I'm the mother of two phenomenal black men.
They once were black boys.
I raised them in the '70s as a single mother, mostly in Oakland, and Washington, D.C. They're grown now, but the conversation we've embarked upon as a nation in the wake of the Trayvon Martin verdict brings back vivid, painful memories of them as young black boys.
It was not a normal life, raising them in the inner city. Which streets can they walk down, which stores can they go into without being followed, harassed, or worse? Who will walk them to school? Not because they don't know the way, but because I was too afraid to let them out of my sight for one minute.
We've started this conversation again, but when do things change? Not only am I the mother of two black men, and now the grandmother of two black boys, but I'm also a member of Congress who has been fighting this battle in legislatures for decades. In the early '90s, I led the California legislative effort to establish the California Commission on the Status of African American Males, and proudly served as its chair.
What we must recognize is that our issues with race do not just seep into our relationships on a personal level, they are endemic in our institutions, in our society, in our systems.
Fifty years since the March on Washington and Martin Luther King's, defining speech, African-Americans may be "more free," but we are certainly not close to equal.
From cradle to grave, African-Americans, and men in particular, are still wrapped in chains, and it begins before they are even born.
From the poor prenatal health care they receive to a propensity for being born prematurely, black babies start their lives from behind, forecasting future health disparities, complications and diseases. When toddlers should be learning to read and share, Republicans gut Head Start with cuts from sequester and push early childhood education aside. We send our black children to crumbling schools that are understaffed and overstuffed, where they are far more likely to be suspended than white students.
Almost one in two black boys drop out of school. Far too many that do graduate don't have good prospects for jobs, and the Supreme Court scaled back affirmative action this year, making it that much harder for students of color to succeed in college. When our boys realize they can't get out of their neighborhoods, oftentimes, some resort to violence: Oakland alone has had 54 homicides this year.
Our young black men are folded into the criminal justice system at rates that make my heart ache. We have made strides on mandatory minimums in recent years, but there are still deep-seated biases in our sentencing guidelines, laws and enforcement practices.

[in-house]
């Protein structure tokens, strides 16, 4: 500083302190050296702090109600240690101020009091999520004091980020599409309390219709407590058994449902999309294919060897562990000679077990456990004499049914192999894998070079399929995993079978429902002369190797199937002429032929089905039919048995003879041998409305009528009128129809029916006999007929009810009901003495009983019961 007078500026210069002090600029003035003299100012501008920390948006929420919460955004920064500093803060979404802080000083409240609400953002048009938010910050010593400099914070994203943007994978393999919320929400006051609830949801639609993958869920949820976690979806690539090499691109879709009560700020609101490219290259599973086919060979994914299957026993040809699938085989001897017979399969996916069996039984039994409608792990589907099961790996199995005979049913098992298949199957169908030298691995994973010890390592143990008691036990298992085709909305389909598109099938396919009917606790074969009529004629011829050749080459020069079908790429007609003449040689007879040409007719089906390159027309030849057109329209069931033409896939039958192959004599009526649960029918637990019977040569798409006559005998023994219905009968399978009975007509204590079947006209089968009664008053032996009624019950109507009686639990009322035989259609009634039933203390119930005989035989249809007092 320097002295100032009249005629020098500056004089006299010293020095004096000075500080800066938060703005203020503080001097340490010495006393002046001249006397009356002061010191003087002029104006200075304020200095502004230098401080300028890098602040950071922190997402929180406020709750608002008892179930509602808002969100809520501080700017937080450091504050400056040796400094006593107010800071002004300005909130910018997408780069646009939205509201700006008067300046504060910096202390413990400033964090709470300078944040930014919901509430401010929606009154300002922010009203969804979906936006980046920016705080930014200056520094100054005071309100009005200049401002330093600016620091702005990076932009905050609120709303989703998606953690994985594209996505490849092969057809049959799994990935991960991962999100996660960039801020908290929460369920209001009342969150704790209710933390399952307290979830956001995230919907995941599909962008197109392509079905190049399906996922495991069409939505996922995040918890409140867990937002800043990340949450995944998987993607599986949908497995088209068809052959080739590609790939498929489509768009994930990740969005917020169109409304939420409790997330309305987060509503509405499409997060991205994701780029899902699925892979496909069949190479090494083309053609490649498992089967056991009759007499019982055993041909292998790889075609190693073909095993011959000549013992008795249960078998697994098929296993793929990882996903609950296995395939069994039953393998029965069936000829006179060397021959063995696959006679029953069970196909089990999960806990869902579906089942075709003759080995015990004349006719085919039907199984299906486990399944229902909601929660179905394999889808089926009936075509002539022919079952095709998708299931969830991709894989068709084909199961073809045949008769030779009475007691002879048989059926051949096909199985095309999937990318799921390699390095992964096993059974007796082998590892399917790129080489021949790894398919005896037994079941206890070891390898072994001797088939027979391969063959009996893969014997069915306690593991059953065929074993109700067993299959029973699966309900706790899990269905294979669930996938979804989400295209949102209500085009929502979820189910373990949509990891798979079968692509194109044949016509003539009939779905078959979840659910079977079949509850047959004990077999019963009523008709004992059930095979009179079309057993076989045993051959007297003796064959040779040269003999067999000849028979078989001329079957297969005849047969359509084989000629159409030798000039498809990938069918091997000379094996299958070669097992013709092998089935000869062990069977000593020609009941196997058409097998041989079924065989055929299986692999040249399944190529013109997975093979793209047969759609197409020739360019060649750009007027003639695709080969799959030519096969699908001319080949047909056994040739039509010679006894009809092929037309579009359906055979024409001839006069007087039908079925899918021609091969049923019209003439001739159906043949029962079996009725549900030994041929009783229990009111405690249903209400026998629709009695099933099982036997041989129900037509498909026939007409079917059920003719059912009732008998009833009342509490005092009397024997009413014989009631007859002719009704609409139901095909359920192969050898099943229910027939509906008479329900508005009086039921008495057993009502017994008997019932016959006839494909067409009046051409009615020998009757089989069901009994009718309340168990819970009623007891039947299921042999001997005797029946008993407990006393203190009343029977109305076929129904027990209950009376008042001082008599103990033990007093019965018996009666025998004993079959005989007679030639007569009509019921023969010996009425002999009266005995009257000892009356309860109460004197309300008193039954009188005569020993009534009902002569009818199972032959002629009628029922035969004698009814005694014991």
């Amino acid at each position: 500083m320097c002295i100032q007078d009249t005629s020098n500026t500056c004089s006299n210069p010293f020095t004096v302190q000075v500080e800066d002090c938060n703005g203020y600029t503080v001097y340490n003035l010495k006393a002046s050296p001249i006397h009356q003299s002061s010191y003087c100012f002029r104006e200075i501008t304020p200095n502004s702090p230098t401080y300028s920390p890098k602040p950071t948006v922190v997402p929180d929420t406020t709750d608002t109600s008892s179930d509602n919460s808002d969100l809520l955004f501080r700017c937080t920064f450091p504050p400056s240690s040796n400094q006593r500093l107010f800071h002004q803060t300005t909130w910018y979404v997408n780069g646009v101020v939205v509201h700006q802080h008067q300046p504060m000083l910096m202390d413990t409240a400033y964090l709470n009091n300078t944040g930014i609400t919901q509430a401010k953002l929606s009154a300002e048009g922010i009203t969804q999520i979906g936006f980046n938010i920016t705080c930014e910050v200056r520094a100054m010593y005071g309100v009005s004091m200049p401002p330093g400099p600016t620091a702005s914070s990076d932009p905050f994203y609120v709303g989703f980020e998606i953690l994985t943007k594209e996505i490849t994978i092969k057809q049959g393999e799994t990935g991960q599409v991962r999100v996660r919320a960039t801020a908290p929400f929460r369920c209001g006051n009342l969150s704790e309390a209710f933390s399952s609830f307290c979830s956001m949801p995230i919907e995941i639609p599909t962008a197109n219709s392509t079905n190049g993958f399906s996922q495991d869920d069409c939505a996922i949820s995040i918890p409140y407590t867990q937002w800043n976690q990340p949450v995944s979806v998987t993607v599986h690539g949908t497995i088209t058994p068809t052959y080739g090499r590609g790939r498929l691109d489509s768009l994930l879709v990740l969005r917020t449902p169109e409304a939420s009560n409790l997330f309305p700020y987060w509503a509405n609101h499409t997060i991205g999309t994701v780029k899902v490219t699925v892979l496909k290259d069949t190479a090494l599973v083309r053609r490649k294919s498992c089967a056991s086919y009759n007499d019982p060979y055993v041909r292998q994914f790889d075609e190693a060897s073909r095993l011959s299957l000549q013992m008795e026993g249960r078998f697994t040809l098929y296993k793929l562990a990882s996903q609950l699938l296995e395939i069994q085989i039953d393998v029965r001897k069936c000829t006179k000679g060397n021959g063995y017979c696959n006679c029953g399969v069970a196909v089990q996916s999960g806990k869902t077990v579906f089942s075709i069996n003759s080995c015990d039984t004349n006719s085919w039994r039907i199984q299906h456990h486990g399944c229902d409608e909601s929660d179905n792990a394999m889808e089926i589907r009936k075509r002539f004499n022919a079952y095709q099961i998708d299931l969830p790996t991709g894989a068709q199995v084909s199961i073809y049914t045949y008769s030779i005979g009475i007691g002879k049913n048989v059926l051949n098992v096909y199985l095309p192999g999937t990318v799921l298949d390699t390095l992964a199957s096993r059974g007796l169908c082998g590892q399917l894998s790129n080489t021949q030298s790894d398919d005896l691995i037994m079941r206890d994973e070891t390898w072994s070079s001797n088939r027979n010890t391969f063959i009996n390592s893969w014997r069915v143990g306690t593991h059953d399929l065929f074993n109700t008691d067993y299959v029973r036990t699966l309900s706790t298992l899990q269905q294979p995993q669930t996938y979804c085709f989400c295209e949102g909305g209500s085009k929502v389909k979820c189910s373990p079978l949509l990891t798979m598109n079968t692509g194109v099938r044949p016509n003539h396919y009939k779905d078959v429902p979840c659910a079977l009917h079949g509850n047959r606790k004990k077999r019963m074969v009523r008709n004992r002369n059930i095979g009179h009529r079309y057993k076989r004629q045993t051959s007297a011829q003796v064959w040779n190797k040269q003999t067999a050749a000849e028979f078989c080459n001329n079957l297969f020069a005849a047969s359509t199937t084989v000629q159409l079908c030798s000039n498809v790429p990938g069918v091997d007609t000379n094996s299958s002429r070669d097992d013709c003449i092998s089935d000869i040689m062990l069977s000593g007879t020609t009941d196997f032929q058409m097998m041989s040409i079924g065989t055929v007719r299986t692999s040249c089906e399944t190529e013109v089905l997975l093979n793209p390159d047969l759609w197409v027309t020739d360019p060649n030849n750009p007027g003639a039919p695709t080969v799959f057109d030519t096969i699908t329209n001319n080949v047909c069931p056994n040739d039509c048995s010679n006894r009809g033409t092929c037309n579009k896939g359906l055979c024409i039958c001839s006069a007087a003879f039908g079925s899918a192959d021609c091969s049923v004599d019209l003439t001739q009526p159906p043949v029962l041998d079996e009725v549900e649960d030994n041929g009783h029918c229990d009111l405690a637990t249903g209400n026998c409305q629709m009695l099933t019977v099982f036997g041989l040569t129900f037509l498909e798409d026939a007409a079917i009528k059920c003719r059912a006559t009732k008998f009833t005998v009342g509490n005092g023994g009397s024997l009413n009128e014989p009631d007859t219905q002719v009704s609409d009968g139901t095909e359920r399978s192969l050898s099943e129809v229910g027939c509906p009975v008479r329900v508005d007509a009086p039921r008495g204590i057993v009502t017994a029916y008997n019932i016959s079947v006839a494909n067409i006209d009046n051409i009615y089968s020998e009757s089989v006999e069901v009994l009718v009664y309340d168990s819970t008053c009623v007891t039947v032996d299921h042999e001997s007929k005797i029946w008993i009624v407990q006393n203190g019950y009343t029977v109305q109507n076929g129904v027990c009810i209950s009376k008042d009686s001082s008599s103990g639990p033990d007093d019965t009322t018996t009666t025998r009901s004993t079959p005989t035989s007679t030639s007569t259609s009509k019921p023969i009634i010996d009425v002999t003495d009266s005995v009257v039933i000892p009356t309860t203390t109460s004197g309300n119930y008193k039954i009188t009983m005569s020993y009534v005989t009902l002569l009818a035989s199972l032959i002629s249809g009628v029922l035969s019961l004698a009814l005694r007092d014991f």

Our economy as a whole is recovering from the Great Recession, but black unemployment remains in the double digits and is unacceptably high. Because of this and many other factors, the poverty rate for African-Americans is more than 27 percent. These rates are deplorable and show a deep rift in our society.
But there's more. The Voting Rights Act has been gutted. African-American household net worth is down to $5,600 on average, and the health disparities that plague African-Americans will not be closed without a full embrace of the Affordable Care Act. From HIV, diabetes, hypertension, obesity and heart disease, the average life expectancy for an African-American is a full four years shorter than the average white American. So not only are African-Americans living harder lives, but they are living shorter ones, too.
In the face of these realities, memories, and statistics, what is to be done? President Barack Obama last week gave an unannounced, unrehearsed, heartfelt and difficult statement on race. He reminded us that we need to give African-Americans, and boys in particular, the sense that their country cares for them, values them and is willing to invest in them. We have to encourage them, support them and remind them that they have more opportunity than their jump shot. But first, we have to make sure that's true.
But we can't have this conversation at our kitchen tables where we look like each other and have more than likely already made up our minds. We need a hard look at ourselves, the historic and cultural context in which we live, and the institutions around us.
We need targeted resources for our most ailing communities; we need pathways out of poverty, ladders of opportunity, and not just a conversation, but a plan for action, which includes public policy initiatives. I'm so glad to hear the president speak out on this issue, and that he didn't just call for a conversation, he started one. I hope it leads somewhere, but we can't just talk: We must act.
Rep. Barbara Lee is a member of the U.S. House of Representatives. She is a resident of Oakland.